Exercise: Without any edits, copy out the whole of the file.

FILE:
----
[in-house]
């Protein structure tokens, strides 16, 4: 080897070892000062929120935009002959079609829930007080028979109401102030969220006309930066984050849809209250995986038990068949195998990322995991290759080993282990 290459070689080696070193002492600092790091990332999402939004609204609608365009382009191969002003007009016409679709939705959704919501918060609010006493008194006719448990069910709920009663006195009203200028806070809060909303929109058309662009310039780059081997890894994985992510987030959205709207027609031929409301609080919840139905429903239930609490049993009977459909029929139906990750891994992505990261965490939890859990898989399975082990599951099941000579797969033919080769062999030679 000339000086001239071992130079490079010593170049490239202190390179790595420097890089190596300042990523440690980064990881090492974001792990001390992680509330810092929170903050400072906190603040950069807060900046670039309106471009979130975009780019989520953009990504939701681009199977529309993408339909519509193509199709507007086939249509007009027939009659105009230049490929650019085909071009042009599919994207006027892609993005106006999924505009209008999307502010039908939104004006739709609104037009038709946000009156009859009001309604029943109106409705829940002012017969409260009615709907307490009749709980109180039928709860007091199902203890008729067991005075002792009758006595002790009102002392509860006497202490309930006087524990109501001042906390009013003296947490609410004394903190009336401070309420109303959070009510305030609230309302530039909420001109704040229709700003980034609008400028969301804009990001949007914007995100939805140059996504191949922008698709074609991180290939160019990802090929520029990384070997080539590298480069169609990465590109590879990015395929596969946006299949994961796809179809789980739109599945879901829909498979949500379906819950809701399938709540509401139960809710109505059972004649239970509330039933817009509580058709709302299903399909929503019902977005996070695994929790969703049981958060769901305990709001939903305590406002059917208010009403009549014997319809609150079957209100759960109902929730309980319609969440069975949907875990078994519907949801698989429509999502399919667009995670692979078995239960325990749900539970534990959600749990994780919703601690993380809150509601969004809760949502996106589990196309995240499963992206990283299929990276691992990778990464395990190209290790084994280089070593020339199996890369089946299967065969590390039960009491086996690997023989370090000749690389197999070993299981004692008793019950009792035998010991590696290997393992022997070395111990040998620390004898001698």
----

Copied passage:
[in-house]
């Protein structure tokens, strides 16, 4: 080897070892000062929120935009002959079609829930007080028979109401102030969220006309930066984050849809209250995986038990068949195998990322995991290759080993282990 290459070689080696070193002492600092790091990332999402939004609204609608365009382009191969002003007009016409679709939705959704919501918060609010006493008194006719448990069910709920009663006195009203200028806070809060909303929109058309662009310039780059081997890894994985992510987030959205709207027609031929409301609080919840139905429903239930609490049993009977459909029929139906990750891994992505990261965490939890859990898989399975082990599951099941000579797969033919080769062999030679 000339000086001239071992130079490079010593170049490239202190390179790595420097890089190596300042990523440690980064990881090492974001792990001390992680509330810092929170903050400072906190603040950069807060900046670039309106471009979130975009780019989520953009990504939701681009199977529309993408339909519509193509199709507007086939249509007009027939009659105009230049490929650019085909071009042009599919994207006027892609993005106006999924505009209008999307502010039908939104004006739709609104037009038709946000009156009859009001309604029943109106409705829940002012017969409260009615709907307490009749709980109180039928709860007091199902203890008729067991005075002792009758006595002790009102002392509860006497202490309930006087524990109501001042906390009013003296947490609410004394903190009336401070309420109303959070009510305030609230309302530039909420001109704040229709700003980034609008400028969301804009990001949007914007995100939805140059996504191949922008698709074609991180290939160019990802090929520029990384070997080539590298480069169609990465590109590879990015395929596969946006299949994961796809179809789980739109599945879901829909498979949500379906819950809701399938709540509401139960809710109505059972004649239970509330039933817009509580058709709302299903399909929503019902977005996070695994929790969703049981958060769901305990709001939903305590406002059917208010009403009549014997319809609150079957209100759960109902929730309980319609969440069975949907875990078994519907949801698989429509999502399919667009995670692979078995239960325990749900539970534990959600749990994780919703601690993380809150509601969004809760949502996106589990196309995240499963992206990283299929990276691992990778990464395990190209290790084994280089070593020339199996890369089946299967065969590390039960009491086996690997023989370090000749690389197999070993299981004692008793019950009792035998010991590696290997393992022997070395111990040998620390004898001698």